Moves Jury to Tears
RECITES GETTYSBURG POEM
The reporter wrote, “Jurors sat as men under a spell, with eyes riveted on the quivering old gladiator” (N. Y. Times, Feb. 1, 1907). Will Thompson was then 57 .
Will’s Confederate service became an issue in the trial. The Times quoted him:
“‘I am no coward,’ he said, and then referred to his own career as a soldier in the Confederate Army.”
Thompson refused to challenge one or two former Union soldiers for the jury.
“He had fought with [General John B.] Gordon all around Richmond in the terrible days closing the great Civil war. [H]e said he had no fear of injustice from any man who had been brave enough to face the hell of the Richmond trenches. . . .”
Thompson spent weeks proving the insanity of his son. He himself testified, leaving the witness stand to argue points with the prosecution. His final argument covered two days.
“There were no dry eyes. Some who heard grew hysterical and cries of ‘don’t’ or ‘stop’ punctuated dramatic pauses in his fiery appeal. Men who thought they did not know how to weep wept. Jurors and judge wept. Newspapermen scratched away on their copy paper with tears blotting out what they wrote.”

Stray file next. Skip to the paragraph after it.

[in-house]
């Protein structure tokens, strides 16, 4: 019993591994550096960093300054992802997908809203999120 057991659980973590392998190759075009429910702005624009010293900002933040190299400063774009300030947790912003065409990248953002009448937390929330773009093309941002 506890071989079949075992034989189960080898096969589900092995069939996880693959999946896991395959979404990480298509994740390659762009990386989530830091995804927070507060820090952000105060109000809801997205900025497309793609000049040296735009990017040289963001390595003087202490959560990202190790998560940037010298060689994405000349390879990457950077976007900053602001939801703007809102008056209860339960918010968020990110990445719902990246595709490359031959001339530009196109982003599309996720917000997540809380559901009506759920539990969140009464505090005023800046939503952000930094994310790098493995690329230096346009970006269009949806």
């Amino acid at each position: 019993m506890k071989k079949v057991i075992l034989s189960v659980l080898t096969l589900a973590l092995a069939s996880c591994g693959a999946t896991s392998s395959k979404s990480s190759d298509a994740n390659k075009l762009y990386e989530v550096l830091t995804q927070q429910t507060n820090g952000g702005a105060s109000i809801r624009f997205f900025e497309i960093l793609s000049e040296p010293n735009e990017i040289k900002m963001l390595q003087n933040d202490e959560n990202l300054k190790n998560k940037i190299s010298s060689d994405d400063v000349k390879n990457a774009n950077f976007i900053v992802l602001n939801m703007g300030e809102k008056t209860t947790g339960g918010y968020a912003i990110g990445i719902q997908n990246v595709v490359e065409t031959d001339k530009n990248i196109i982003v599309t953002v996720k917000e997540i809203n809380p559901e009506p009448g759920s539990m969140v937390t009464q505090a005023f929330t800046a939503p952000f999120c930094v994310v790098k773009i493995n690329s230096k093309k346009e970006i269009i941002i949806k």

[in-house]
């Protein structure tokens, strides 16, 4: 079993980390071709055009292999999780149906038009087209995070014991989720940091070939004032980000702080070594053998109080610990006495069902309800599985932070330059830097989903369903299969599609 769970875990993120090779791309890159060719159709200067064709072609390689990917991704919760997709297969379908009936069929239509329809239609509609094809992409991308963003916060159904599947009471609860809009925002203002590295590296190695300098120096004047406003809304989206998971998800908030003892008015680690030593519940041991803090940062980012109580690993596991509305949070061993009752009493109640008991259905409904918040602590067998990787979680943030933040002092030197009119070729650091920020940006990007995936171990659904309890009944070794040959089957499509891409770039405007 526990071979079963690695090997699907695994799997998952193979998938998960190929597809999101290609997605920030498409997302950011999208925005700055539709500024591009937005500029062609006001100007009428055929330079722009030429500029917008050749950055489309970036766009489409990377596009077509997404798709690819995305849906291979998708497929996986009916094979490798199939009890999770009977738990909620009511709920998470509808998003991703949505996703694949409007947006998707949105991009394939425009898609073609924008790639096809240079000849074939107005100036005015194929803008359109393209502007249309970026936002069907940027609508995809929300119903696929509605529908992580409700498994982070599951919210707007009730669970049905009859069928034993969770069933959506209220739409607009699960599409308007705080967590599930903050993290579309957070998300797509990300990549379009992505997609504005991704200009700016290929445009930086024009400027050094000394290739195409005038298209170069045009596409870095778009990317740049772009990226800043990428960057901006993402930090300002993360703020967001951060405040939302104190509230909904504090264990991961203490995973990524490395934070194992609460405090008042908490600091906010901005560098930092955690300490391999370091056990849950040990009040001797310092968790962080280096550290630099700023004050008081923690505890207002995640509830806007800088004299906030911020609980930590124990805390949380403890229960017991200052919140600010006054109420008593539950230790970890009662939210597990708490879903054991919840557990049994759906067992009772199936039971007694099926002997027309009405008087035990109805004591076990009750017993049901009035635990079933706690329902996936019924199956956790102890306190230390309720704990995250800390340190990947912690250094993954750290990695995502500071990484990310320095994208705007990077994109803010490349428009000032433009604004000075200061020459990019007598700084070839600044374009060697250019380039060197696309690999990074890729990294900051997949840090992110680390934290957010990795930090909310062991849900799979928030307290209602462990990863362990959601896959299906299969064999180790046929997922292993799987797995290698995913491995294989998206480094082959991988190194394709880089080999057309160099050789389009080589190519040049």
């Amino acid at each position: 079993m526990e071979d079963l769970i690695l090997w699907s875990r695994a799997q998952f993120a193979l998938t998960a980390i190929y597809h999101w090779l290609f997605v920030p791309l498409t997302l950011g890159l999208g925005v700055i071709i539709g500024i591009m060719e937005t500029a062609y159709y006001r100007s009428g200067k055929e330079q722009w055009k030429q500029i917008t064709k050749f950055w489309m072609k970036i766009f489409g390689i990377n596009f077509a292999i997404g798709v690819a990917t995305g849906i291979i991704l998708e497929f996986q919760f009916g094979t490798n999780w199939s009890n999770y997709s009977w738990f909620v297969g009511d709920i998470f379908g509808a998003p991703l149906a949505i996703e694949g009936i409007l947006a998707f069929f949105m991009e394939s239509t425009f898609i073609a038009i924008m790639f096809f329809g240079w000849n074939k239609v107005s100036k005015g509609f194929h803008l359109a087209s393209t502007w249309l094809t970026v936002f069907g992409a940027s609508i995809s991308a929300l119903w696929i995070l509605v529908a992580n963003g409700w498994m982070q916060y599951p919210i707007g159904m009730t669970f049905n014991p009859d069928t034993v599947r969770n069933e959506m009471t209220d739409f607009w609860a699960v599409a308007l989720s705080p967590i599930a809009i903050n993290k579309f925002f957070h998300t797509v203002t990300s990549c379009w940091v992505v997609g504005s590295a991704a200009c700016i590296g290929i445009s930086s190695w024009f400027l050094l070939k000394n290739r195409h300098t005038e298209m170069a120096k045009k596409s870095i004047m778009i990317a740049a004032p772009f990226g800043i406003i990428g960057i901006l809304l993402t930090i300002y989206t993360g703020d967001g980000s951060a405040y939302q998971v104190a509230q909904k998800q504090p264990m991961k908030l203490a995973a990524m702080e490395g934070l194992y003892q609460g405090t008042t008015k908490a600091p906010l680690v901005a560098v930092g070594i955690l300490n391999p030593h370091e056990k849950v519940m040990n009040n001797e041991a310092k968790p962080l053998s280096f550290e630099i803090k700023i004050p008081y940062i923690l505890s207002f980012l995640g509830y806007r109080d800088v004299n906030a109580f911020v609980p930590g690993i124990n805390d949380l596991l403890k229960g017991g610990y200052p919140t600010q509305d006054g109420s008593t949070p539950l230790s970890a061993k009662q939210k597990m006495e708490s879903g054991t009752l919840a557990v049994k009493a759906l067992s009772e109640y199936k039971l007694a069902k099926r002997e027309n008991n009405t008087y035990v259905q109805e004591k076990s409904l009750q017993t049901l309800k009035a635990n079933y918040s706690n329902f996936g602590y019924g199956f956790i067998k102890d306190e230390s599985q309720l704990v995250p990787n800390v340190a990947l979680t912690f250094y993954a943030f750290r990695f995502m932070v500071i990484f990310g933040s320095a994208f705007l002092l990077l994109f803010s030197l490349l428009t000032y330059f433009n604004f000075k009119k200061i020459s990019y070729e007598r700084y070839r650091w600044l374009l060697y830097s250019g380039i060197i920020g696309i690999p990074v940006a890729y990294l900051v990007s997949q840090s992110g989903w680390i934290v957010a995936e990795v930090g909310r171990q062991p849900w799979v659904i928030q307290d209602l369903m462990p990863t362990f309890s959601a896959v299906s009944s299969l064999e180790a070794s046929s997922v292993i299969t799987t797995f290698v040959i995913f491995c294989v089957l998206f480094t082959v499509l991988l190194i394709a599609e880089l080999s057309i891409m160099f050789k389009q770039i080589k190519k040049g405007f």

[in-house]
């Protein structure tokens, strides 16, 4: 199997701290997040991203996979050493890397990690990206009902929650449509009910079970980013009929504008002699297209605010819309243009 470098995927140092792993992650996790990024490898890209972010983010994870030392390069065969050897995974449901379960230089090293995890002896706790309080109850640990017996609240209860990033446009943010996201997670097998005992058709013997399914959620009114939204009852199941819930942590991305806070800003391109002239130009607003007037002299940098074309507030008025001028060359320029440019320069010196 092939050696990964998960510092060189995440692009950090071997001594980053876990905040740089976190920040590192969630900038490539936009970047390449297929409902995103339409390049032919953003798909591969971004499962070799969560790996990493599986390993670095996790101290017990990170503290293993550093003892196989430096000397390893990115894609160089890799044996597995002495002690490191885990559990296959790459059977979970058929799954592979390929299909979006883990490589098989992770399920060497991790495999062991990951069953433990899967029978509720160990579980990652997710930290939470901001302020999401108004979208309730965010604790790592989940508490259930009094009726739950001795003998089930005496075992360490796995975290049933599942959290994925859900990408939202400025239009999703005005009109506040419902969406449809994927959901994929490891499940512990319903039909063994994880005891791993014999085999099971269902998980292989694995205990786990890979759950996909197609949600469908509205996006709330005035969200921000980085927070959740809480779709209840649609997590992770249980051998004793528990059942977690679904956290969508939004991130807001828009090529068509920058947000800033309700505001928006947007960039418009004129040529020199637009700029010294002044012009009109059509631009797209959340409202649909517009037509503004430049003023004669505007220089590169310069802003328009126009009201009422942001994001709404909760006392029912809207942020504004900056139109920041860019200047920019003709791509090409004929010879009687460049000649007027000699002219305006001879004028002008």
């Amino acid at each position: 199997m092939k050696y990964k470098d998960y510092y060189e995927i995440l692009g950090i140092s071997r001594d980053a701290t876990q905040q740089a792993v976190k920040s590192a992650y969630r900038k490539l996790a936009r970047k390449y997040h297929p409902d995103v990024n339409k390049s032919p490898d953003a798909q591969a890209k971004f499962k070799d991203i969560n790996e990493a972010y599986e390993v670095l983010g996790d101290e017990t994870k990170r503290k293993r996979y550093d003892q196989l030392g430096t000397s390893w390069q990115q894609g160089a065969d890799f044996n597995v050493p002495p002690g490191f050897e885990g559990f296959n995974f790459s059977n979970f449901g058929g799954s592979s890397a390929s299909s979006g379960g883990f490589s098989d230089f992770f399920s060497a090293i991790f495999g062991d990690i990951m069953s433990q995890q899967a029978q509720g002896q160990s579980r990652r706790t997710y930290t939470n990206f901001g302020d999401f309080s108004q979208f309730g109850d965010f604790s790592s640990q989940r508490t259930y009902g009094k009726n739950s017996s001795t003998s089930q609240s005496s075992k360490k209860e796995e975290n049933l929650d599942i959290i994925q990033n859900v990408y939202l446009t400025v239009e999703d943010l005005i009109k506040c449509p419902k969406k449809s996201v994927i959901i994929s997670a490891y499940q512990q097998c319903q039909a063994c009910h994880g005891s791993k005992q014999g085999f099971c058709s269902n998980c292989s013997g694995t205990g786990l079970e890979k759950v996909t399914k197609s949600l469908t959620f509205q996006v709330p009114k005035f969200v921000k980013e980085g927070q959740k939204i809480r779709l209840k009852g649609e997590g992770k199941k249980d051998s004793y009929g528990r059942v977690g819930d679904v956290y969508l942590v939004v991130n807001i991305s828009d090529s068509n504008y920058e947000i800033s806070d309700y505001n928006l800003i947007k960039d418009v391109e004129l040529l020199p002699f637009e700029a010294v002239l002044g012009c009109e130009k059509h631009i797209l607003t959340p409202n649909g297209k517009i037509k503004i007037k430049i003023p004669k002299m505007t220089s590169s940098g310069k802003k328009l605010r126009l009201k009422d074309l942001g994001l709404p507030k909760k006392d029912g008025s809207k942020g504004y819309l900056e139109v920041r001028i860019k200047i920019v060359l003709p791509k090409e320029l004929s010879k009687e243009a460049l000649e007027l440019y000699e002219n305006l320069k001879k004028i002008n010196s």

(Washington, West of the Cascades 381).
The jury – with its Union veterans – returned a verdict of not guilty by reason of insanity. The headline in The New York Times read:
THOMPSON SAVES HIS SON.
Poet’s Plea in Murder Case Brings a Verdict of Insanity.
(N.Y. Times, Feb. 4, 1907).
Will became known in Seattle as Colonel Thompson. He had purchased an 18-room mansion in 1897. He occupied the house with his family until his death in 1918. Seattle designated the house a landmark in the 1970s.
Will Thompson did not watch or walk in Pickett’s charge. But he knew the battle of Gettysburg from his comrades in arms. John Brown Gordon’s Brigade had, after all, joined with Doles’s Brigade on July 1 to smash the Union XI Corps and chase the Union army back through the town.
At the end of the war, Gordon had risen to command the Second Corps of Lee’s army. And Gordon led the last charge of the Army of Northern Virginia at Appomattox.